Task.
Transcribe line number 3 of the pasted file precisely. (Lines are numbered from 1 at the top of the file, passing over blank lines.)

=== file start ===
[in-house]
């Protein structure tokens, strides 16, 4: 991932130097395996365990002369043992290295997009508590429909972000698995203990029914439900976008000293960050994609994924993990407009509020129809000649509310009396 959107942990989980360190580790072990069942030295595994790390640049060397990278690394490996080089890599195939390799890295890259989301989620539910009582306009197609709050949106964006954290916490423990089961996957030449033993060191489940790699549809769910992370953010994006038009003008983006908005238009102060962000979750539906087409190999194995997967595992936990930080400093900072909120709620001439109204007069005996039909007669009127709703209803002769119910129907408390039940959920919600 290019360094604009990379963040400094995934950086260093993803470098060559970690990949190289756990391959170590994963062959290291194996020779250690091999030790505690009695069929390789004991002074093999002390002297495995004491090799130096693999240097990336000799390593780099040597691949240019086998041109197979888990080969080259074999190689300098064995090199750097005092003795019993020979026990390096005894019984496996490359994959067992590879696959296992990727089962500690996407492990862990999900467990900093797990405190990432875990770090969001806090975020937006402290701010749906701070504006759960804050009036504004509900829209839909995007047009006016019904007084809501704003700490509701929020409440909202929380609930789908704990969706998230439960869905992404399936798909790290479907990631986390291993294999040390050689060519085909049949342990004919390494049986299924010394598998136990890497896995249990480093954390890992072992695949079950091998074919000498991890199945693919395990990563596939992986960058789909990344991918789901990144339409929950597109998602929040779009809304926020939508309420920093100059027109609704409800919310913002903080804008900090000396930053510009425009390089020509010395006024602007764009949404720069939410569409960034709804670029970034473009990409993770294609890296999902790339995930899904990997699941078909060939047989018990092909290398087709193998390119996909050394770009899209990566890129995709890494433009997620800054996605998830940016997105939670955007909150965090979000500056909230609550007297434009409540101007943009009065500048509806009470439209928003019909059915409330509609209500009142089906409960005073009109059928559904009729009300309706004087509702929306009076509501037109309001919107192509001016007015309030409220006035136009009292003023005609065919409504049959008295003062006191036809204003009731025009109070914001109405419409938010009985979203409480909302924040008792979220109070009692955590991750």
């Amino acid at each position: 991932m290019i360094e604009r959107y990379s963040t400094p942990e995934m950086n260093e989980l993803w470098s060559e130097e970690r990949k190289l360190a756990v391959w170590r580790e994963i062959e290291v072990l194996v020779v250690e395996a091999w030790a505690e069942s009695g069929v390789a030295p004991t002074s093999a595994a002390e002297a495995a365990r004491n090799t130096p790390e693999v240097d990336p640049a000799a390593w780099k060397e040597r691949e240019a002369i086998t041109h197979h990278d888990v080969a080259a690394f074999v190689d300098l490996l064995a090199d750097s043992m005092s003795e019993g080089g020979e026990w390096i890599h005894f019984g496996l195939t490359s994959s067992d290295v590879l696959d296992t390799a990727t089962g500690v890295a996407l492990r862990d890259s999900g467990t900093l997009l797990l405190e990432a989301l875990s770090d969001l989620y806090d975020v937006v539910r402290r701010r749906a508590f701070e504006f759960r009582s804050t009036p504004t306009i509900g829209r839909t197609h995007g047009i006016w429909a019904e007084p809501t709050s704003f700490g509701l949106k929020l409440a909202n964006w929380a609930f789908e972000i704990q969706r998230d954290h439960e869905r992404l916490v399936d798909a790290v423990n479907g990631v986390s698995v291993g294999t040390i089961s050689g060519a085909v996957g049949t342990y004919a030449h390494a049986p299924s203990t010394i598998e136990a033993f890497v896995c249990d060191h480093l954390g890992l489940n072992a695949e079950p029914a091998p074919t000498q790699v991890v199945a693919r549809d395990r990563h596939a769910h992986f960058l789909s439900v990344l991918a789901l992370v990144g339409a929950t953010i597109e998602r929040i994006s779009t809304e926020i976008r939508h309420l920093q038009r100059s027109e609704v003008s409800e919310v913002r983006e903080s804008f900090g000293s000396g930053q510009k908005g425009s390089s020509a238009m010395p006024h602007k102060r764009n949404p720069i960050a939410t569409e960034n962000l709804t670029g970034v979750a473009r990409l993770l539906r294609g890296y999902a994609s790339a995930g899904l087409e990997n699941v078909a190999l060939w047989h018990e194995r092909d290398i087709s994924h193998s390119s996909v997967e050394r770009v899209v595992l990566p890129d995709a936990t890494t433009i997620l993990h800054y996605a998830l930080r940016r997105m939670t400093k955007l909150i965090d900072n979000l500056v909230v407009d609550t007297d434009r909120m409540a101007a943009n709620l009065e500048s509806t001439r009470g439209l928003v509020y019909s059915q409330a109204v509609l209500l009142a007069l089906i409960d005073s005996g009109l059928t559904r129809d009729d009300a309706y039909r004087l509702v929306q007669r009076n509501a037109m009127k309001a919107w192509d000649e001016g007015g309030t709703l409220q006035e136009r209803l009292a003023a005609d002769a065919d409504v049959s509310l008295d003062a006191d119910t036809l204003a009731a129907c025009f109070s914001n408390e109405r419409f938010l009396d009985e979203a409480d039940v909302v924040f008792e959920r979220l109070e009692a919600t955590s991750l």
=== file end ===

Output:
């Amino acid at each position: 991932m290019i360094e604009r959107y990379s963040t400094p942990e995934m950086n260093e989980l993803w470098s060559e130097e970690r990949k190289l360190a756990v391959w170590r580790e994963i062959e290291v072990l194996v020779v250690e395996a091999w030790a505690e069942s009695g069929v390789a030295p004991t002074s093999a595994a002390e002297a495995a365990r004491n090799t130096p790390e693999v240097d990336p640049a000799a390593w780099k060397e040597r691949e240019a002369i086998t041109h197979h990278d888990v080969a080259a690394f074999v190689d300098l490996l064995a090199d750097s043992m005092s003795e019993g080089g020979e026990w390096i890599h005894f019984g496996l195939t490359s994959s067992d290295v590879l696959d296992t390799a990727t089962g500690v890295a996407l492990r862990d890259s999900g467990t900093l997009l797990l405190e990432a989301l875990s770090d969001l989620y806090d975020v937006v539910r402290r701010r749906a508590f701070e504006f759960r009582s804050t009036p504004t306009i509900g829209r839909t197609h995007g047009i006016w429909a019904e007084p809501t709050s704003f700490g509701l949106k929020l409440a909202n964006w929380a609930f789908e972000i704990q969706r998230d954290h439960e869905r992404l916490v399936d798909a790290v423990n479907g990631v986390s698995v291993g294999t040390i089961s050689g060519a085909v996957g049949t342990y004919a030449h390494a049986p299924s203990t010394i598998e136990a033993f890497v896995c249990d060191h480093l954390g890992l489940n072992a695949e079950p029914a091998p074919t000498q790699v991890v199945a693919r549809d395990r990563h596939a769910h992986f960058l789909s439900v990344l991918a789901l992370v990144g339409a929950t953010i597109e998602r929040i994006s779009t809304e926020i976008r939508h309420l920093q038009r100059s027109e609704v003008s409800e919310v913002r983006e903080s804008f900090g000293s000396g930053q510009k908005g425009s390089s020509a238009m010395p006024h602007k102060r764009n949404p720069i960050a939410t569409e960034n962000l709804t670029g970034v979750a473009r990409l993770l539906r294609g890296y999902a994609s790339a995930g899904l087409e990997n699941v078909a190999l060939w047989h018990e194995r092909d290398i087709s994924h193998s390119s996909v997967e050394r770009v899209v595992l990566p890129d995709a936990t890494t433009i997620l993990h800054y996605a998830l930080r940016r997105m939670t400093k955007l909150i965090d900072n979000l500056v909230v407009d609550t007297d434009r909120m409540a101007a943009n709620l009065e500048s509806t001439r009470g439209l928003v509020y019909s059915q409330a109204v509609l209500l009142a007069l089906i409960d005073s005996g009109l059928t559904r129809d009729d009300a309706y039909r004087l509702v929306q007669r009076n509501a037109m009127k309001a919107w192509d000649e001016g007015g309030t709703l409220q006035e136009r209803l009292a003023a005609d002769a065919d409504v049959s509310l008295d003062a006191d119910t036809l204003a009731a129907c025009f109070s914001n408390e109405r419409f938010l009396d009985e979203a409480d039940v909302v924040f008792e959920r979220l109070e009692a919600t955590s991750l």